New Biosimilars Continue to be Approved But Uptake Varies by Class


A recent IQVIA report found that uptake of biosimilars on the market for at least three years varies from 8% for insulin lispro to 82% for bevacizumab.

Biosimilars launched to date account for 23% of molecule volume, but uptake has varied across therapeutic areas, according to the newest Use of Medicines report by IQVIA Institute for Human Data Science.

For example, uptake of biosimilars on the market for at least three years varies from 8% for insulin lispro to 82% for bevacizumab, which are biosimilars of Avastin.

There are currently five Avastin biosimilars of Avastin, which are used to treat certain cancers, including colorectal cancer, non-small lung cancer, renal cell cancer and ovarian cancer. The most recent biosimilar that references Avastin —Avzivi — was approved by the FDA on Dec. 7, 2023. Developed by the Chinese company Bio-Thera Solutions, Avzivi (bevacizumab-tnjn) is marketed by Sandoz.

Biosimilars of the arthritis drug Humira (adalimumab) achieved just 2% of volume as of the end of 2023, but biosimilars of Lucentis (ranibizumab), which treats macular degeneration, is now at 45% by end of 2023 after a slow start in 2022. IQVIA officials suggested that the impact on a net basis from the Humira biosimilars will continue this year and into 2025.

By Febuary 2024, biosimilars of Humira reached a market share of 4%, according to a Samsung Bioepis Quarterly Biosimilar Market Report released last month.

Of these, the Humira biosimilar, Hadlima had the highest market share, 1.4%. Hadlima is offered with a low wholesale acquisition cost of 85% off Humira’s list price of $6,922 in 2023. Hadlima, developed by Organon and Samsung Bioepis, launched in the United States in July 2023. It is available in both citrate-free high concentration and citrate-containing low concentration.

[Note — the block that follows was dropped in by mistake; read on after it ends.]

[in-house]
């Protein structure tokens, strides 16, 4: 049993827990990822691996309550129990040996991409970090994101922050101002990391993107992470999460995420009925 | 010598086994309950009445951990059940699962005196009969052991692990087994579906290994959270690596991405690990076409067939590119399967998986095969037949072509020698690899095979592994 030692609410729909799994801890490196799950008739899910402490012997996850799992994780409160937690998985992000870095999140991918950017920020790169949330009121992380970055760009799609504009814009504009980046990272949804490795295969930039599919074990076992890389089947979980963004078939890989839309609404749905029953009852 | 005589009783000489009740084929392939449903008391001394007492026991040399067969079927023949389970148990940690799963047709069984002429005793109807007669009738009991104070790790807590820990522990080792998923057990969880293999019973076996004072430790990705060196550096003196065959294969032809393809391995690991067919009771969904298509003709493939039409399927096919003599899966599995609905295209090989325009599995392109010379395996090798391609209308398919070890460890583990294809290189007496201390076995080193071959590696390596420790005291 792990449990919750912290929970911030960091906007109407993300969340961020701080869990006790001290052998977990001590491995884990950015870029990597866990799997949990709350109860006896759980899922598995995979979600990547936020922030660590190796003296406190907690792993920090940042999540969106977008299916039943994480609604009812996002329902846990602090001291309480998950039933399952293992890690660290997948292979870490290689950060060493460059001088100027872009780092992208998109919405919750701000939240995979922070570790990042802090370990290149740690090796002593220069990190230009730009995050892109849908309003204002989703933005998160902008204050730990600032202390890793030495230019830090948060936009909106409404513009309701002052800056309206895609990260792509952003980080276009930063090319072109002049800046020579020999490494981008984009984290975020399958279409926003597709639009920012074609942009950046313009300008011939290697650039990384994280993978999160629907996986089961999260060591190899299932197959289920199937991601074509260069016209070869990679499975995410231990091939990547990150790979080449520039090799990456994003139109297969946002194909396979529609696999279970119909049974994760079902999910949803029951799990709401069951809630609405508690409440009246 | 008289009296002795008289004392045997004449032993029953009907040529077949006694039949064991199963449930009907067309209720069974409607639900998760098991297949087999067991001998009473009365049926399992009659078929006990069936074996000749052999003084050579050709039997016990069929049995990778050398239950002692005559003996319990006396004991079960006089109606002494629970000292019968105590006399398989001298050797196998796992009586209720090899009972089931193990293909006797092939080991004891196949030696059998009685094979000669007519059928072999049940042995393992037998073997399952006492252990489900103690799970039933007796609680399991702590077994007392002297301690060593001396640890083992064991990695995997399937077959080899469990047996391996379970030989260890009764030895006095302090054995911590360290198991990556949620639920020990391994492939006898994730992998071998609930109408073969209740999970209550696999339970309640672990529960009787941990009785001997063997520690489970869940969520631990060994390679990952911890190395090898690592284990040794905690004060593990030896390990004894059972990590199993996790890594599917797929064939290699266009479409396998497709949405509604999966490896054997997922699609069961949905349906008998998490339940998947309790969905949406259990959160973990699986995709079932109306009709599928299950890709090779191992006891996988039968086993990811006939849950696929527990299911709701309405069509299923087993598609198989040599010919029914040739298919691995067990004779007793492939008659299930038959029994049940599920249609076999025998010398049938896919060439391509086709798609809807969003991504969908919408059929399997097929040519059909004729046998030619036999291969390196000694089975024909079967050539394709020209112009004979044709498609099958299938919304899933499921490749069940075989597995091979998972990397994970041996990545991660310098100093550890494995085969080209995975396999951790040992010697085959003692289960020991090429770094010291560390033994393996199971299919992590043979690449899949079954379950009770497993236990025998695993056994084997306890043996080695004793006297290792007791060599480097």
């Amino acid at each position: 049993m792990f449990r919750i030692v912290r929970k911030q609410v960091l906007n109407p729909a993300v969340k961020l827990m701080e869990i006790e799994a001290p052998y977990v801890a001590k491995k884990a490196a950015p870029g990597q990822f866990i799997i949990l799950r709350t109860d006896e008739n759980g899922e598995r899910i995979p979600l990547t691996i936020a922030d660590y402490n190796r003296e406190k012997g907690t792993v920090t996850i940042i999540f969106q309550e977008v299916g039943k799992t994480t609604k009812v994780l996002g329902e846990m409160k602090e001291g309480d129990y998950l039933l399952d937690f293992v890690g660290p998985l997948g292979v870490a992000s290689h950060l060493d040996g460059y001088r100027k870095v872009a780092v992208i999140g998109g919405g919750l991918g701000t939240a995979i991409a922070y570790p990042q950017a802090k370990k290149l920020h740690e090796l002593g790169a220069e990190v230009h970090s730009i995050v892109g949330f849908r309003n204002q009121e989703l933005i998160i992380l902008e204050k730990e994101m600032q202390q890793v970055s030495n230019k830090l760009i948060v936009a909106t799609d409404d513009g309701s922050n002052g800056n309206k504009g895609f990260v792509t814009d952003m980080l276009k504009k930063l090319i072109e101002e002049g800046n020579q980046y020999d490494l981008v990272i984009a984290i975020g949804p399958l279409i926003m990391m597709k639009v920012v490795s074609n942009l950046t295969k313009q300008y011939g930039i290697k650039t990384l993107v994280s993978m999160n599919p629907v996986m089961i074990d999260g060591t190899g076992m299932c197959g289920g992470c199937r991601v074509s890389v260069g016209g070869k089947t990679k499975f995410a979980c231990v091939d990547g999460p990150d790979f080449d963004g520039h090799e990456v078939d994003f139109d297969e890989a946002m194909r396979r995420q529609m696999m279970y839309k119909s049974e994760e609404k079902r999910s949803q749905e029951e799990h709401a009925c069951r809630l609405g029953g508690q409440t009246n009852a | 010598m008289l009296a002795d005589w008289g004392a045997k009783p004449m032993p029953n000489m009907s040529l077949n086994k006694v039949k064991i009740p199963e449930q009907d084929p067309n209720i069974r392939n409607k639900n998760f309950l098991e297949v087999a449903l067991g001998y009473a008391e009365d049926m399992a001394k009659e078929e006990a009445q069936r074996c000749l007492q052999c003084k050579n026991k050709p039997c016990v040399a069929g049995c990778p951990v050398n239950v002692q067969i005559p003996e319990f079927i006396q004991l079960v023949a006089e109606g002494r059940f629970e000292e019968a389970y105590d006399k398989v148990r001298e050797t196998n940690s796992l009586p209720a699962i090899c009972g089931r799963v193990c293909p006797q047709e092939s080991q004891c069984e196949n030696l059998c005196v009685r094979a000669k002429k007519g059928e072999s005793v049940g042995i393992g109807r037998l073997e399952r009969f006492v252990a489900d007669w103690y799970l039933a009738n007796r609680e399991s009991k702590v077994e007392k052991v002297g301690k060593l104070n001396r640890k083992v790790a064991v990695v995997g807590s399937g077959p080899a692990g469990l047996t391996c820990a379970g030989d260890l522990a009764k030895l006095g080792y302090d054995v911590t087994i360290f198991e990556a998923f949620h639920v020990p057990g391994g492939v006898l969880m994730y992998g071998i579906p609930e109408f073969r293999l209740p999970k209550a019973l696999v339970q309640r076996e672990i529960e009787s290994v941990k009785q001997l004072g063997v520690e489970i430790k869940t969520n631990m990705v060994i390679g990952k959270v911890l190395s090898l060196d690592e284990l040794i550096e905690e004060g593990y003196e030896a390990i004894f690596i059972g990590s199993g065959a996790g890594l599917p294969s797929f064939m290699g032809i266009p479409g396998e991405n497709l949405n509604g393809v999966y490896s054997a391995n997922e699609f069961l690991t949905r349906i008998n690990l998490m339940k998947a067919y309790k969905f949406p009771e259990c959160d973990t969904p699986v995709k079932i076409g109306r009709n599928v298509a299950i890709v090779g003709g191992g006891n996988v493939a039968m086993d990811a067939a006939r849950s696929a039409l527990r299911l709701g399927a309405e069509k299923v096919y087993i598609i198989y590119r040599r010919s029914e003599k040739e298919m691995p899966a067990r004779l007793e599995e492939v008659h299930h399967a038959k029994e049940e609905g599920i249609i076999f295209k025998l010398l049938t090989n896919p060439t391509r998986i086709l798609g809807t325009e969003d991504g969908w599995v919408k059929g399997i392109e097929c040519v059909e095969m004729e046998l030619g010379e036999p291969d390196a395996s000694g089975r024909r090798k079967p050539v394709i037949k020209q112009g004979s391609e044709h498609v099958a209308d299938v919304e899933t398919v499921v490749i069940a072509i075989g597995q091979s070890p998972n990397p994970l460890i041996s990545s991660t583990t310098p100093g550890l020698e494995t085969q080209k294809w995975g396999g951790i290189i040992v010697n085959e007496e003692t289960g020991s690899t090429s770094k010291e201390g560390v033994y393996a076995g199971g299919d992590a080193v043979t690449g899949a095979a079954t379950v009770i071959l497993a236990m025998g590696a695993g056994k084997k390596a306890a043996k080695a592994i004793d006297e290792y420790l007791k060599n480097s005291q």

The Humira biosimilars have faced more barriers to adoption related to brand contracting and PBM controls, according to an analysis by the Biosimilars Council of IQVIA data.

The uptake of the Humira biosimilars has been driving by small payers not affiliated with the larger PBMs. The larger PBMs prefer Humira with its rebates and fees based on the higher list. Those that do provide coverage with the biosimilars include them on parity with Humira.

Related: Humira Biosimilars Have a Slow Uptake, Finds Samsung Bioepis Report

The Samsung Bioepis report suggests that on average, biosimilars gain 53% of market share within three years of launch. Therapeutics in oncology, ophthalmology and the pegfilgrastim have the fastest uptake, reaching 75% market share in three years. Among the slowest uptake are the immunology, filgrastim, epoetin alfa and insulin glargine products, reaching 23% market share by year three.

Projecting to 2028, IQVIA predicts biosimilars will contribute to net price growth declines between 1% and 4%. Over the next five years, several branded biologics are expected to lose patent protection. The report predicted that loss of exclusivity for biologics and small generics will result in $93.6 billion in spending reductions by 2028.

Already, some of these have seen FDA approvals for the biosimilars. Earlier this week, the FDA approved two biosimilars that are interchangeable with Eylea (aflibercept). Biocon Biologic’s Yesafili (aflibercept-jbvf) and Samsung Bioepis’ Opuviz (aflibercept-yszy) are approved to treat neovascular (wet) age-related macular degeneration, macular edema following retinal vein occlusion, diabetic macular edema and diabetic retinopathy.

In March 2024, the FDA approved Wyost and Jubbonti as the first biosimilars for denosumab that reference Amgen’s osteroporisis drug Prolia and the bone cancer drug Xgeva. Developed by Sandoz, both biosimilars are interchangeable with the reference products for all indications.

Several Stelara biosimilars have also been approved and are expected to launch next year, including Alvotech’s Selarsdi, Amgen’s Wezlana

In March 2024, the FDA approved Fresenius Kabi’s Tyenne as both an IV and subcutaneous formulations. In In September 2023, the FDA approved Biogen’s IV formulation biosimilar, Tofidence. Additionally, in January 2024, Celltrion USA completed its biologic license application to the FDA for CT-P47, its Actemra biosimilar in both intravenous and subcutaneous formulations.

Closer to 2028, IQVIA expects biosimilar introductions for Opdivo (nivolumab) and Keytruda (pembrolizumab), two blockbuster PD-1/PD-L1 therapies with several oncology indications.

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